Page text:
Sunday, June 14, 2009

Repost: Coming and Going

A time to be born and a time to die…

                        Ecclesiastes 3.2

For Our Time

There can be no doubt we’re born for our time. The Bible repeatedly proves this. Its pages are filled with pre-natal prophecies that forecast births in detail, including who the child will be, his name, his personal attributes, and how God intends to use him. Solomon, the Ecclesiastes writer, is a perfect example. Before his conception, God speaks to David: “You will have a son who will be a man of peace and rest… His name will be Solomon, and I will grant Israel peace and quiet during his reign.” (1 Chronicles 22.9) When He says this, Israel has struggled for years under relentless enemy attacks. “I plan to restore the nation’s tranquility,” God tells David, “and I’m sending your son to make it happen. I’ll place traits in his being so he’ll accomplish what I want him to do.”

It’s tempting to think of Solomon, and Isaac, Jesus, and other predicted Bible babies as special cases. This feeds the notion they were born for greater responsibilities and higher purposes than the rest of us. Yet could it be that Scripture singles them out as examples, rather than exceptions? Could their stories start before birth to explain we all come into the world for a specific time and purpose? There’s a time to be born, Solomon says. Our birthdays gain significance when we regard them as exquisitely timed to achieve God’s plan. Nothing about us is coincidental—when we arrived, where we were placed, the gender, ethnicity, orientation, and disposition we brought into the world—nothing. God started something the moment you were born. He equipped you, and only you, to complete what He started.

The Big Appointment

While drifting off to sleep a few years ago, I was hit with the realization I will die. Obviously, I knew it all ends eventually. This went deeper than knowledge, though. It was closer to a dormant instinct that awoke for no reason other than it was time for me to realize death was coming—or I was headed toward it. It’s hard to describe the odd sensation of mortality unexpectedly overtaking you. It didn’t frighten me. Like all believers, I echo Paul’s sentiment that he “would prefer to be away from the body and at home with the Lord.” (2 Corinthians 5.8) But suddenly keen awareness that my days are numbered made me, well, uneasy. Before pulling back the covers, I had all the time in the world. Moments later, I knew differently.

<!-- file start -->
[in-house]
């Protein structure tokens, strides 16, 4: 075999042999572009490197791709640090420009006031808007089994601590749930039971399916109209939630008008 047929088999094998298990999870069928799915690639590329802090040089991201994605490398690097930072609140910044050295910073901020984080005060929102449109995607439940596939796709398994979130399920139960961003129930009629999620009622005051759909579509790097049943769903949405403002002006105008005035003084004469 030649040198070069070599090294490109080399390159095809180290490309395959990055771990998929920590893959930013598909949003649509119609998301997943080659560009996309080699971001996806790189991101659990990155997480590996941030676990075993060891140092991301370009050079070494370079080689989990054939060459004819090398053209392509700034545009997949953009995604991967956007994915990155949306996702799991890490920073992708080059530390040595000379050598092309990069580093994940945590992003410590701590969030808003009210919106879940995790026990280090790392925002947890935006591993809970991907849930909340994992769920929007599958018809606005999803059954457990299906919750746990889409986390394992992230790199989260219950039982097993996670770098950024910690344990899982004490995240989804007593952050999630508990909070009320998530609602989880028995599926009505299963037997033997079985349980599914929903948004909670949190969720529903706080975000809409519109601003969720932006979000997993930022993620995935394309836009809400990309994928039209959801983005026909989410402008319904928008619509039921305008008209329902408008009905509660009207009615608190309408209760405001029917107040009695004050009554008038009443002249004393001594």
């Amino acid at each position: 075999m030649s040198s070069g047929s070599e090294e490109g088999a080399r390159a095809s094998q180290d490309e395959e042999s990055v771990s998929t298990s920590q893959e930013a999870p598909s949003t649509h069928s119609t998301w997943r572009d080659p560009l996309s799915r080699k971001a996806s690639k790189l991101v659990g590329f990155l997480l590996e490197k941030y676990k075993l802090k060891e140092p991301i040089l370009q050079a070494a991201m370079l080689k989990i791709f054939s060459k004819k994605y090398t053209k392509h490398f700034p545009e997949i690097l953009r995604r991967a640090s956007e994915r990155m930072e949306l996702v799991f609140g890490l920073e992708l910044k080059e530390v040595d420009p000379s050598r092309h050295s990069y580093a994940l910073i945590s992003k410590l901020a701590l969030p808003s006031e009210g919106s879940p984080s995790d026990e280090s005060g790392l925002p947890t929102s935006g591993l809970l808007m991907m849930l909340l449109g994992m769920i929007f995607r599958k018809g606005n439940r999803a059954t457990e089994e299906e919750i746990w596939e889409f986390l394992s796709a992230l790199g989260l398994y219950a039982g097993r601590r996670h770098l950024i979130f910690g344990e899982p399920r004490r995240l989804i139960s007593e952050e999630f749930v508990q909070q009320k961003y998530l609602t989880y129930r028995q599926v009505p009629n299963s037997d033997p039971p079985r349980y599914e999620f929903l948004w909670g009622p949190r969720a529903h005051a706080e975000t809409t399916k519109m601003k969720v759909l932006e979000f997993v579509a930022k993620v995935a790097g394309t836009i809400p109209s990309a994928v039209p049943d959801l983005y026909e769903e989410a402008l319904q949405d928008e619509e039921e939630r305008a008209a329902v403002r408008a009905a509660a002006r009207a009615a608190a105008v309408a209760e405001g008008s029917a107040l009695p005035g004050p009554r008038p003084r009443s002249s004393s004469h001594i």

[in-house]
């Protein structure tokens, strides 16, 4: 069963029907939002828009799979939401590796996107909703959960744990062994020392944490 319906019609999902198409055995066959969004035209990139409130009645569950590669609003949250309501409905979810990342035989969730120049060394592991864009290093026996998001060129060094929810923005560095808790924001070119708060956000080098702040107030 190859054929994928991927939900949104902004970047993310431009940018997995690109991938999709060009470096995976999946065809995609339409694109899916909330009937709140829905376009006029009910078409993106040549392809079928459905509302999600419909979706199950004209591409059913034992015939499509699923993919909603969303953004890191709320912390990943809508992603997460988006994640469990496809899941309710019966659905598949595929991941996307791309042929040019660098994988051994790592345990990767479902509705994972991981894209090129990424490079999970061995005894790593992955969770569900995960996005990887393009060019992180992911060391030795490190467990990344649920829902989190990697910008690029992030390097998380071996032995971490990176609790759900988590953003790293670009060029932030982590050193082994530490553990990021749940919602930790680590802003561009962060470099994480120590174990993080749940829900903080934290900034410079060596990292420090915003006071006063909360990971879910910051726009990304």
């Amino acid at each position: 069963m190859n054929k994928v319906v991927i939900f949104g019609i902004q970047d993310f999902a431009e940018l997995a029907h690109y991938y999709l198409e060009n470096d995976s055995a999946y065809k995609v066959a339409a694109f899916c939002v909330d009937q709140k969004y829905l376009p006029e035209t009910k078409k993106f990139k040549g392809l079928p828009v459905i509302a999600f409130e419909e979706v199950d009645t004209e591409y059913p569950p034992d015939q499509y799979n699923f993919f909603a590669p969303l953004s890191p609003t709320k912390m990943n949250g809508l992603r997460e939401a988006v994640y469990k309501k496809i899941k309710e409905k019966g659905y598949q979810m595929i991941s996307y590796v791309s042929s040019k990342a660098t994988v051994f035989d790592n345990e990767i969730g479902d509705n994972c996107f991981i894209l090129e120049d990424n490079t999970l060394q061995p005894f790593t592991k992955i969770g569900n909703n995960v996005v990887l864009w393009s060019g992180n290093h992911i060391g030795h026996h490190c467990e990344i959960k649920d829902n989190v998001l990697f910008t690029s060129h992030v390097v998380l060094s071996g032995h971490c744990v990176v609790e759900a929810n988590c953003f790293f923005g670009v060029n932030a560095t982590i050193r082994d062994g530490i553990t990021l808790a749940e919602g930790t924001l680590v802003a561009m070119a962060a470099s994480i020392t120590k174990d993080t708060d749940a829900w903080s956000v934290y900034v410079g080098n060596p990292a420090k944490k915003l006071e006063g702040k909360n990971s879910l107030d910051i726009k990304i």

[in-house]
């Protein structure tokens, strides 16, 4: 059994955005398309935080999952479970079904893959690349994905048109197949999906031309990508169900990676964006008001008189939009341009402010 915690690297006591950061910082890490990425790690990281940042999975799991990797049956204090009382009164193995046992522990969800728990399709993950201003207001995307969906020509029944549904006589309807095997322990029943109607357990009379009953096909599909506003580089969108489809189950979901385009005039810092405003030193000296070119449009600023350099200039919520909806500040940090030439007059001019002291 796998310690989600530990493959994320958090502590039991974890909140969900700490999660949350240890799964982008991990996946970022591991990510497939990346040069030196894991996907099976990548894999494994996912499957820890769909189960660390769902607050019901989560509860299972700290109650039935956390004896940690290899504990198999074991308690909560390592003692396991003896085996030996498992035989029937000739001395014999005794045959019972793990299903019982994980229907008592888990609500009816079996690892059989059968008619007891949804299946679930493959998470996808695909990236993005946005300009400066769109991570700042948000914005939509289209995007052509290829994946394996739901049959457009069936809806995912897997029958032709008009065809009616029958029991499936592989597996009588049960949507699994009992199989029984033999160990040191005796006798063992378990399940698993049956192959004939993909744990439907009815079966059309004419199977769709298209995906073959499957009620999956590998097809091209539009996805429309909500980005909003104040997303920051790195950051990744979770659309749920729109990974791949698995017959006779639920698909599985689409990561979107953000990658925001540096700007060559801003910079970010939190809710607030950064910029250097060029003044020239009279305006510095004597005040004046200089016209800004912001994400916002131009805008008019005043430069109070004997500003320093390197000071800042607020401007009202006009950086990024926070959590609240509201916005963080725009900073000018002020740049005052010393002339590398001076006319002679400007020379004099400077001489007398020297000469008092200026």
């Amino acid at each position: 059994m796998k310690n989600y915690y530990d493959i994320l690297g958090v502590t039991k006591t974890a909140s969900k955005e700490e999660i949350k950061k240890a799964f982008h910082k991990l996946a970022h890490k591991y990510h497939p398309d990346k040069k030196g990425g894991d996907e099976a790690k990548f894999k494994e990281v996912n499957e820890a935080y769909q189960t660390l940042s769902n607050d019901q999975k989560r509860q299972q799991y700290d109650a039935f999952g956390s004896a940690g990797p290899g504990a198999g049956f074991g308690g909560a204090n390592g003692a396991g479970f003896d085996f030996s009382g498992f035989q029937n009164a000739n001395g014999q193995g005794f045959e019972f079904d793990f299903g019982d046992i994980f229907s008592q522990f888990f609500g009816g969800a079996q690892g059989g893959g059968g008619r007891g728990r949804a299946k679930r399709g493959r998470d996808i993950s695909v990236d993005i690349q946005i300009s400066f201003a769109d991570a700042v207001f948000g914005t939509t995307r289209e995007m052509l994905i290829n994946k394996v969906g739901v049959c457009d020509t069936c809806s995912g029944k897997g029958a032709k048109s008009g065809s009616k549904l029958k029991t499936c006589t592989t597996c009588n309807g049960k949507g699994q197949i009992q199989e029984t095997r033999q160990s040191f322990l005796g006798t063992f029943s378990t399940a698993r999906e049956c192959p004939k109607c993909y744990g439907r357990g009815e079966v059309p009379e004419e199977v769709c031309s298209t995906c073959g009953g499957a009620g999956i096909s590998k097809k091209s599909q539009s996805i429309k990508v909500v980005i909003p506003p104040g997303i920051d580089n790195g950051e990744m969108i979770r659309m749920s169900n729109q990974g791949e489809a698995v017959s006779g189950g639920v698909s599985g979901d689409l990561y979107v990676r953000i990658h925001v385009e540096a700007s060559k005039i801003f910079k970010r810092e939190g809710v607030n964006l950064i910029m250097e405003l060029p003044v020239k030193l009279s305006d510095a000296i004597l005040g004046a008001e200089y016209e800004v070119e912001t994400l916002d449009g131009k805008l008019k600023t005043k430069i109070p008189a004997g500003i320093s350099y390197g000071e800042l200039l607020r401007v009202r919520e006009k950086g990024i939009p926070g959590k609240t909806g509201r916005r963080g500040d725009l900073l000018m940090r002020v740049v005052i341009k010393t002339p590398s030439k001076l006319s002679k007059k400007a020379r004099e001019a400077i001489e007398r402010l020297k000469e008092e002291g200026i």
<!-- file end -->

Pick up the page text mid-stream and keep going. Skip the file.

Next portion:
“Is there not an appointed time to man upon earth? Are not his days also like the days of an hireling?” asks Job 7.1. It may not make us happy, but it’s essential to remember our lives carry an expiration date. There’s a time to die. Before we sink into depression because our days our limited, however, we should also remember our potential is not. Jesus said, “I chose you and appointed you to and bear fruit—fruit that will last.” (John 15.16) Instead of dreading death as an unavoidable appointment, we devote our time and energy to living productively. We bear fruit that lasts long after we leave the scene. That’s the calling we were born to answer, the work we were sent to do. “I chose you. I appointed you.” That’s the Big Appointment we want to keep.

Moses prayed, “Teach us to number our days… establish the work of our hands.” (Psalm 90.12, 17) God ordains birth and death according to His plan for every person He creates. They’re His bookends for our lives. We create the stories that stand between them. Knowing this compels us to make the most of every numbered day.

Knowing we’re born with an expiration date drives us to make the most of every numbered day.

(Tomorrow: Planting and Plucking)

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